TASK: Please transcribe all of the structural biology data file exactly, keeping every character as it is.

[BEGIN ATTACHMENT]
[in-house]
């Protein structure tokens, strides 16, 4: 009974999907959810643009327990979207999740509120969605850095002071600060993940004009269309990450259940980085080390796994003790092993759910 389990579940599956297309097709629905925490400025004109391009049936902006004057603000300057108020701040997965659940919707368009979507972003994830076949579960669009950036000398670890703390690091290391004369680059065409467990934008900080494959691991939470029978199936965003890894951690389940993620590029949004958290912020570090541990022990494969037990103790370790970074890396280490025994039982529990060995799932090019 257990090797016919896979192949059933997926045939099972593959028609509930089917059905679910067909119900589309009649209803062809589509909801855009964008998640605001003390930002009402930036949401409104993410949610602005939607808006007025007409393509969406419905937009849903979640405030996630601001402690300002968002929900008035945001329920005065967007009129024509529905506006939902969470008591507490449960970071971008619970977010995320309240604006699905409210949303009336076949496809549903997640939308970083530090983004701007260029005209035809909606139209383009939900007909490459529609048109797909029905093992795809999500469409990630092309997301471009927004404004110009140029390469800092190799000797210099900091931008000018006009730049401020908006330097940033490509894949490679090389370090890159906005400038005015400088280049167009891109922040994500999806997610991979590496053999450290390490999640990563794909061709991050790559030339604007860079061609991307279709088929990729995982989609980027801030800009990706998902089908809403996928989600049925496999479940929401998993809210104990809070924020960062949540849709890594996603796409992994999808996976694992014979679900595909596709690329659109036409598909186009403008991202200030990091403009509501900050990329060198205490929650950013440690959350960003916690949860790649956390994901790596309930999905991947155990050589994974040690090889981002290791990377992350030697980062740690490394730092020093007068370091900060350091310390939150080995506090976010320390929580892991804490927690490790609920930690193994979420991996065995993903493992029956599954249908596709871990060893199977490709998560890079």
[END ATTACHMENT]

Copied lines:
[in-house]
């Protein structure tokens, strides 16, 4: 009974999907959810643009327990979207999740509120969605850095002071600060993940004009269309990450259940980085080390796994003790092993759910 389990579940599956297309097709629905925490400025004109391009049936902006004057603000300057108020701040997965659940919707368009979507972003994830076949579960669009950036000398670890703390690091290391004369680059065409467990934008900080494959691991939470029978199936965003890894951690389940993620590029949004958290912020570090541990022990494969037990103790370790970074890396280490025994039982529990060995799932090019 257990090797016919896979192949059933997926045939099972593959028609509930089917059905679910067909119900589309009649209803062809589509909801855009964008998640605001003390930002009402930036949401409104993410949610602005939607808006007025007409393509969406419905937009849903979640405030996630601001402690300002968002929900008035945001329920005065967007009129024509529905506006939902969470008591507490449960970071971008619970977010995320309240604006699905409210949303009336076949496809549903997640939308970083530090983004701007260029005209035809909606139209383009939900007909490459529609048109797909029905093992795809999500469409990630092309997301471009927004404004110009140029390469800092190799000797210099900091931008000018006009730049401020908006330097940033490509894949490679090389370090890159906005400038005015400088280049167009891109922040994500999806997610991979590496053999450290390490999640990563794909061709991050790559030339604007860079061609991307279709088929990729995982989609980027801030800009990706998902089908809403996928989600049925496999479940929401998993809210104990809070924020960062949540849709890594996603796409992994999808996976694992014979679900595909596709690329659109036409598909186009403008991202200030990091403009509501900050990329060198205490929650950013440690959350960003916690949860790649956390994901790596309930999905991947155990050589994974040690090889981002290791990377992350030697980062740690490394730092020093007068370091900060350091310390939150080995506090976010320390929580892991804490927690490790609920930690193994979420991996065995993903493992029956599954249908596709871990060893199977490709998560890079």